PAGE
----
The report records the indifference of Broadspectrum and Wilson staff to allegations of sexual assault, and argues that the reporting protocol deviates alarmingly from those applied to Australian prisons. “Staff members simply brushed off allegations of rape as unsubstantiated and did not appreciate the serious welfare concerns for victims. This is highly concerning.”
If the dilapidated gym equipment appears trivial amid these other conditions, the report wonders if its sorry state is contributing to an “extremely high rate” of musculoskeletal disorders – serially dislocated shoulders, trapped nerves, unstable knees – among detainees. Twenty-eight per cent of the men, a far higher number than would be expected in male Australian prison populations, presented with one of these. It is recognised that some of these injuries were caused by torture prior to their detainment; but some have been the result of the gym equipment itself. The report also recognises there are mental health consequences: “There is an urgent need for a professional audit of the quality of the gym equipment and to rectify it, recognising that for many people this is their only treatment recourse for depression.”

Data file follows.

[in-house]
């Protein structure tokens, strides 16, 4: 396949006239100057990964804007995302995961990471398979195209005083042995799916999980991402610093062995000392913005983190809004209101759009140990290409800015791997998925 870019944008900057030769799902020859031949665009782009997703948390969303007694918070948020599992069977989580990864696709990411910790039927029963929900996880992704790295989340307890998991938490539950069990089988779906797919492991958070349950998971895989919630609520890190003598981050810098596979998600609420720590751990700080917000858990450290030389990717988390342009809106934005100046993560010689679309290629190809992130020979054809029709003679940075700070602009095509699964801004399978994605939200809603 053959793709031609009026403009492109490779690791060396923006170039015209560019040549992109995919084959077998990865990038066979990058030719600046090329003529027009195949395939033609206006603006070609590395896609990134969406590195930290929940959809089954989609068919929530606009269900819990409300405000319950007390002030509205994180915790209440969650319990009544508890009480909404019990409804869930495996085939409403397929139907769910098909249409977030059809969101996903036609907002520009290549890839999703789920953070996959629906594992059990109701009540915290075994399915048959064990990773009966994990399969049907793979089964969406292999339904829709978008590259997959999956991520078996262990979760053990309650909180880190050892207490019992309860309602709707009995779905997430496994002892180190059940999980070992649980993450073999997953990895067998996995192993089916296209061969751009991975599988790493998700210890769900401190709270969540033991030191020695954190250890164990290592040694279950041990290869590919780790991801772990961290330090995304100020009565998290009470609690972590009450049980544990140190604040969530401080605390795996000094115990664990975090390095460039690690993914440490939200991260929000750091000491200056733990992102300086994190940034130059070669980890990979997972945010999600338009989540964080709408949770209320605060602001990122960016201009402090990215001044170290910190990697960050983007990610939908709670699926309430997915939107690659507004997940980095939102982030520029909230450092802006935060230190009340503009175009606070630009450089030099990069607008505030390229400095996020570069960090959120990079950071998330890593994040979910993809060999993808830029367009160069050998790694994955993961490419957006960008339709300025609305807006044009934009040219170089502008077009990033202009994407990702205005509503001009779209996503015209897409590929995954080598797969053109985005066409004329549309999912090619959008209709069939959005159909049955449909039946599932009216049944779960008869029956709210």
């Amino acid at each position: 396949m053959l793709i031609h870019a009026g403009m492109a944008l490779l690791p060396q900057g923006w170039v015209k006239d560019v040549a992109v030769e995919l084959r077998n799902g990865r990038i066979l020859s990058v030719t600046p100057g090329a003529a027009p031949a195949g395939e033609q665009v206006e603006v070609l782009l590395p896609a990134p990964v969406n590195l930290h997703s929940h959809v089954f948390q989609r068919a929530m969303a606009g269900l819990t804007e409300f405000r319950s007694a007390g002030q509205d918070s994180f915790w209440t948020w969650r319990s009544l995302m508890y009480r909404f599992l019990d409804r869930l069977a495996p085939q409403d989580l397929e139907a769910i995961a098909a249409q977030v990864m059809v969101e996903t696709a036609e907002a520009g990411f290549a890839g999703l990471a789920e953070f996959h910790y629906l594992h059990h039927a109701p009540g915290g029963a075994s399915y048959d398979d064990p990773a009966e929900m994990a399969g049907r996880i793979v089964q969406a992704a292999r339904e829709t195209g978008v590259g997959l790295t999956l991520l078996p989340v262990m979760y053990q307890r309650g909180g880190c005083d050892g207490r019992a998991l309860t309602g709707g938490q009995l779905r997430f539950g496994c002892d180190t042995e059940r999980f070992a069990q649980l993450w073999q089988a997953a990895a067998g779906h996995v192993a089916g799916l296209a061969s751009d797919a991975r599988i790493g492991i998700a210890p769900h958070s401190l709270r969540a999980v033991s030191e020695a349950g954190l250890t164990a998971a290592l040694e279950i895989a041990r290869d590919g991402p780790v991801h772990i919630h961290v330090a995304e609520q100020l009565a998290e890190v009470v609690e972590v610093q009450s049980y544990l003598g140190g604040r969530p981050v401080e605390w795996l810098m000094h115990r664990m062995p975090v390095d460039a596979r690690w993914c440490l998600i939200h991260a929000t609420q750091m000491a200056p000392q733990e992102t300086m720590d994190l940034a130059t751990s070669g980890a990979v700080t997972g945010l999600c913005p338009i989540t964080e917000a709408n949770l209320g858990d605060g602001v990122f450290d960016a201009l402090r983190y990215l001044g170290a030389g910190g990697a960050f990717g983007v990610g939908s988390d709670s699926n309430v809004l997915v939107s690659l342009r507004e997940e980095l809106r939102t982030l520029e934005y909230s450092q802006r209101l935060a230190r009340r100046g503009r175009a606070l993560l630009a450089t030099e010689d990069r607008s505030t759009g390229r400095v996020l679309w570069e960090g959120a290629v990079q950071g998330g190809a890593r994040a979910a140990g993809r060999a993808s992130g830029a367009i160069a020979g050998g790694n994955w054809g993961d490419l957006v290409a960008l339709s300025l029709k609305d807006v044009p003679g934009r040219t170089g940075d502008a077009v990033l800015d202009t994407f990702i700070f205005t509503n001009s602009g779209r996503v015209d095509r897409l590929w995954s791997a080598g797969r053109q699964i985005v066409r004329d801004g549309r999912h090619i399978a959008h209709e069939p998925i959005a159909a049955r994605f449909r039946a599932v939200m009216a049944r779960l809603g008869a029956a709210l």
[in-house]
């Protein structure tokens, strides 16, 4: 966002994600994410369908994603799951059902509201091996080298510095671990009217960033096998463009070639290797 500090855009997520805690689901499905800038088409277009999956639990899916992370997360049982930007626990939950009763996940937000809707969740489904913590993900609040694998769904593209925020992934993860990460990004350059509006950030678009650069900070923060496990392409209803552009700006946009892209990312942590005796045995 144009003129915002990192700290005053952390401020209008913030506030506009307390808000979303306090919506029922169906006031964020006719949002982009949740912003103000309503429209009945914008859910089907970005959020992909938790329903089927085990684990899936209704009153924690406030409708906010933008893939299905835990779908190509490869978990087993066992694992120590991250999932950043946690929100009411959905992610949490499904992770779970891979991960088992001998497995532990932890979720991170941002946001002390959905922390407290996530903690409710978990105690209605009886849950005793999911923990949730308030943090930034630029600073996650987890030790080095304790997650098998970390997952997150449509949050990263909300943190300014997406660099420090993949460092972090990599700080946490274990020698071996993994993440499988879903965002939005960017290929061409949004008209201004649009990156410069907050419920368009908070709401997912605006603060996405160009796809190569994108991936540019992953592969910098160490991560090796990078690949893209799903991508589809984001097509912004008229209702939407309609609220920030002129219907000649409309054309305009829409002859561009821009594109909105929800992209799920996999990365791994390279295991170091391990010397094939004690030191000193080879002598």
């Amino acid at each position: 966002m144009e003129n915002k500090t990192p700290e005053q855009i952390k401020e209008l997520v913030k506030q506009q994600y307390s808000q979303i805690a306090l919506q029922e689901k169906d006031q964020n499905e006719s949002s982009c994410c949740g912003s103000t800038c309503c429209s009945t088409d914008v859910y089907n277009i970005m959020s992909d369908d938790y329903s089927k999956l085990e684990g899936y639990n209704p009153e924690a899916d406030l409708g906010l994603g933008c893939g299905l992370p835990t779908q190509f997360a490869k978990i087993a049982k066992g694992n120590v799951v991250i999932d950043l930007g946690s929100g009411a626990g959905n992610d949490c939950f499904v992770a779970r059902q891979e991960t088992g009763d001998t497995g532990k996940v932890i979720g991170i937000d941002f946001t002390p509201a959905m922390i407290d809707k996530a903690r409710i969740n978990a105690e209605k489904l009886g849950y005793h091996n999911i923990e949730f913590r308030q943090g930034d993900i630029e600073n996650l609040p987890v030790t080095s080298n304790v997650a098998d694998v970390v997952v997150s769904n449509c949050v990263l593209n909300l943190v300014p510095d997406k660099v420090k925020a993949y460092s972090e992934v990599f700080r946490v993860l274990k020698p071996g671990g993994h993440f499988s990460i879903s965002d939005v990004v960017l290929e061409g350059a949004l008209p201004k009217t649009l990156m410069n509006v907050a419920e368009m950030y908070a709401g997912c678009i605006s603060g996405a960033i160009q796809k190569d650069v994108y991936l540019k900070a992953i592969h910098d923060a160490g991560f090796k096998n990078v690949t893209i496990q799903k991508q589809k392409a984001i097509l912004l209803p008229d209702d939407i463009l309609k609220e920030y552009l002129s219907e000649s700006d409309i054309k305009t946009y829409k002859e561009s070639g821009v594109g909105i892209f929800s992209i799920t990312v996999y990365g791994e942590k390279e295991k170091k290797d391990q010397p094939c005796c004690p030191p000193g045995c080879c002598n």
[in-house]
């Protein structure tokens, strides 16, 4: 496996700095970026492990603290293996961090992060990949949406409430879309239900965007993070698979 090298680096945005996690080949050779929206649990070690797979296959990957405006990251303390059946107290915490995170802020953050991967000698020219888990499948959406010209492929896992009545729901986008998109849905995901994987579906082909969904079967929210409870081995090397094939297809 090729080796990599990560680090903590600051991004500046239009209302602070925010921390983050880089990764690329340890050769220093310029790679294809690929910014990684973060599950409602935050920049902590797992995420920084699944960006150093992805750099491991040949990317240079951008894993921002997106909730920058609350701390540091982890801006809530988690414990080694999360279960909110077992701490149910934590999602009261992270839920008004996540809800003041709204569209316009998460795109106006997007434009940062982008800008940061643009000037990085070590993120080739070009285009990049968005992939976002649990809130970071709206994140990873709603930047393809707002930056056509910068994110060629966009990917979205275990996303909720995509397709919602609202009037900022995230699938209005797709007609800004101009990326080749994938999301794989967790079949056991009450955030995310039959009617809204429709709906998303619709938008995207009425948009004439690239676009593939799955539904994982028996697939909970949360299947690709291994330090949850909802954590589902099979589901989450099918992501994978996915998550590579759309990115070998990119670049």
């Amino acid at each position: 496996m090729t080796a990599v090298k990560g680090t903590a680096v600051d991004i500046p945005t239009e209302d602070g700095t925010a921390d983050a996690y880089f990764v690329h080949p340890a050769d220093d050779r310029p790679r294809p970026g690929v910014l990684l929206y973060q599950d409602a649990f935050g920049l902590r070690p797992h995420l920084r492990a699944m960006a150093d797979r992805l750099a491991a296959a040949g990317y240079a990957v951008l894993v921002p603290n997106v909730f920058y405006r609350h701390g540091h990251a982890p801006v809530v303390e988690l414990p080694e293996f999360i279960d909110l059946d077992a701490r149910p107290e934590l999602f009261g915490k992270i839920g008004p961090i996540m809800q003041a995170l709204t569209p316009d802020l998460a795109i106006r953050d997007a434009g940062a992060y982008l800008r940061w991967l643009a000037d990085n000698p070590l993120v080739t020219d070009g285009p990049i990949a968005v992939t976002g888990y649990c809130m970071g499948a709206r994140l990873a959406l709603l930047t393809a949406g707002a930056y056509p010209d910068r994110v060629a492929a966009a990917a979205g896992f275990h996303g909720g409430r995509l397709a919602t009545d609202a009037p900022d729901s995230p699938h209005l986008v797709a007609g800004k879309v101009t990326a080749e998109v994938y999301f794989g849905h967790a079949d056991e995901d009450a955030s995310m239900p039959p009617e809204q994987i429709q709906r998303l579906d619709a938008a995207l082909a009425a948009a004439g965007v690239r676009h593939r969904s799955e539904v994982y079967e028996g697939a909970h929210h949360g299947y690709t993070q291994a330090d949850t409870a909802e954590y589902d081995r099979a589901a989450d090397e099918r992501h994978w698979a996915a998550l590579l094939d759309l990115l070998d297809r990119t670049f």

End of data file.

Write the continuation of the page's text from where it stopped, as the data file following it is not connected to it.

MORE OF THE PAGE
The comparison of the Manus camps with a poorly run maximum-security prison is alarming itself. The men on Manus have committed no crimes, and the UNHCR reports on the disturbing process of institutionalisation. The report’s authors “observed excessive levels of security at the Lombrum Regional Processing Centre that has created an institutionalised and punitive environment that is wholly inappropriate for asylum-seekers and refugees. Such an environment further compounds existing mental health issues identified by UNHCR’s expert medical professionals, particularly with the high numbers of security guards, the security checks undertaken each time a compound is left (daily for some who require medication) and referring to asylum-seekers and refugees by boat numbers rather than their names.”
Detainees I spoke to this week described themselves either as degraded prisoners or “zoo animals”.
The reports are equally damning about the processing of asylum claims, and the absence of durable settlement plans once applicants have been verified as refugees. Regarding the asylum procedures, the UNHCR reports that the process on Manus was sufficiently compromised that there’s a “very real risk that a number of asylum-seekers have wrongly been denied refugee status and in turn risk being refouled by Australia and Papua New Guinea to their home country”.